THE BAND'S PROSPECTS IMPROVED the moment Rick Foster took over as manager. He put our contracts, bookkeeping, and schedule on a professional basis — all the minutiae that right-brained artists hate to deal with. Under Rick's benign guidance, we secured representation by a national booking agent who exposed us to college and civic concert presenters. And we acquired a pre-owned green Chevy van — dubbed the Ant Farm for its insectile squalor — that was to become our rolling prison on dozens of tours for years to come.
Although we still played small club, folk festival, private party, and nonprofit organization gigs, we found ourselves more often performing at universities and high-status concert venues outside California, garnering serious media attention. At Texas Tech in Lubbock, they treated us like royalty. At the University of Chicago, arts administrator Elsie Newton became our unofficial Midwestern ambassador, keeping us booked solid in the Windy City. We also exported our brand of klezmer music to Manhattan, exciting the envy of New York musicians who wished they'd thought of it first.
In this singularly lucky year, we were asked to provide a bit of soundtrack music and onscreen ambience for the feature film The Jazz Singer — y'know, the remake with Neil Diamond? Yes, it's one of Hollywood's all-time most horrendous schlockfests, but shooting it was fun. We watched Sir Laurence Olivier chew up the scenery... hung out with one of my boyhood heroes, charactor actor Mike Kellin... and scored a klezmer-revival first by stealthily inserting a Naftuli Brandwine tune ("Heyser Bulgar") into millions of unsuspecting moviegoer ears.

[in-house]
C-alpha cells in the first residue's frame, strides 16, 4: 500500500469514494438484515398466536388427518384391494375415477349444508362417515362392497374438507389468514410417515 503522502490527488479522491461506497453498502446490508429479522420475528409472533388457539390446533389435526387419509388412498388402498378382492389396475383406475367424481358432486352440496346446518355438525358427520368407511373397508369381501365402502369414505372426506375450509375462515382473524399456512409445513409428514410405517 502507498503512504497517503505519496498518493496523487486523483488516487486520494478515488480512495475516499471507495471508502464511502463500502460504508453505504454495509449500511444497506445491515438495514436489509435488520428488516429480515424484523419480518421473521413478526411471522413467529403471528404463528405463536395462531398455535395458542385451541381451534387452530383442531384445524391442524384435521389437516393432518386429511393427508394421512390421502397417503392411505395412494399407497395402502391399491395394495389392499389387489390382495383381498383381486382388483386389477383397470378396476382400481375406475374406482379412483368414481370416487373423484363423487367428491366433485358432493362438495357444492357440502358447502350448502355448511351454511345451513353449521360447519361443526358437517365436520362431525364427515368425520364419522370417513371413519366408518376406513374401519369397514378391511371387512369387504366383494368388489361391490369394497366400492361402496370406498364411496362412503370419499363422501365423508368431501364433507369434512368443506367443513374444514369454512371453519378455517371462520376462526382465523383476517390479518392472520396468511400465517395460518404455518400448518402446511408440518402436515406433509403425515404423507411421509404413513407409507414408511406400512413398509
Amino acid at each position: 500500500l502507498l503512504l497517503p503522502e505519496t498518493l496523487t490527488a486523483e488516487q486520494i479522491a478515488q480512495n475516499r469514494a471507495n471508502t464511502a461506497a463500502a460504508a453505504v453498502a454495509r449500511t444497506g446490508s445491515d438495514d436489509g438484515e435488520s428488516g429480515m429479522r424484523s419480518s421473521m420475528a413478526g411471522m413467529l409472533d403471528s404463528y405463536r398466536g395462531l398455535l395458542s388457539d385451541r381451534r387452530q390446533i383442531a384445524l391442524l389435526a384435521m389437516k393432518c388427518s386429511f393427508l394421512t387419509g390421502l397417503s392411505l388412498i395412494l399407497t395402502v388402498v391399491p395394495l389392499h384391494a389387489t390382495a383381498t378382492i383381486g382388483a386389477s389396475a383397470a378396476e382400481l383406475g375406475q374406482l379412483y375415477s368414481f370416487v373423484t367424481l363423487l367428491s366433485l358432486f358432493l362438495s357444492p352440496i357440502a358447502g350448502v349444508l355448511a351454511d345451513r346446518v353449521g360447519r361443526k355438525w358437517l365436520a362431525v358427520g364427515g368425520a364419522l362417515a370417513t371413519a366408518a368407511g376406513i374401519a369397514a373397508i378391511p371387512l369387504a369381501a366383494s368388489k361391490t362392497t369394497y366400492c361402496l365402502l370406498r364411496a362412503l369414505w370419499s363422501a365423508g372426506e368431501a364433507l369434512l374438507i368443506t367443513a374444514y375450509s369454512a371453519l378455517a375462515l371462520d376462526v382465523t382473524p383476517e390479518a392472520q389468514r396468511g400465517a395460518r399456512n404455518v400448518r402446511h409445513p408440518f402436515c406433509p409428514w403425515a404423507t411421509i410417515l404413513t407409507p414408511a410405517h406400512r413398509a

Back in Northern California, Rick introduced us to Kim Chase, a drama instructor and theatrical director who spent the next few years teaching us the basics of stage comportment. Stuff like how to subdue and hypnotize an audience with body language alone. How to run onto a darkened stage without tripping over a mic cord and vaporizing your horn. How to maintain eye contact with the other players, even when your eyes are closed. Man, did we resist Kim's discipline! But he really was a master of stage Zen, and under his tutelage we learned to do amazing things like make band members disappear in plain view of hundreds of audience members without anybody noticing. I swear this is true. Kim, take a bow. The inside story continues in 1981... >>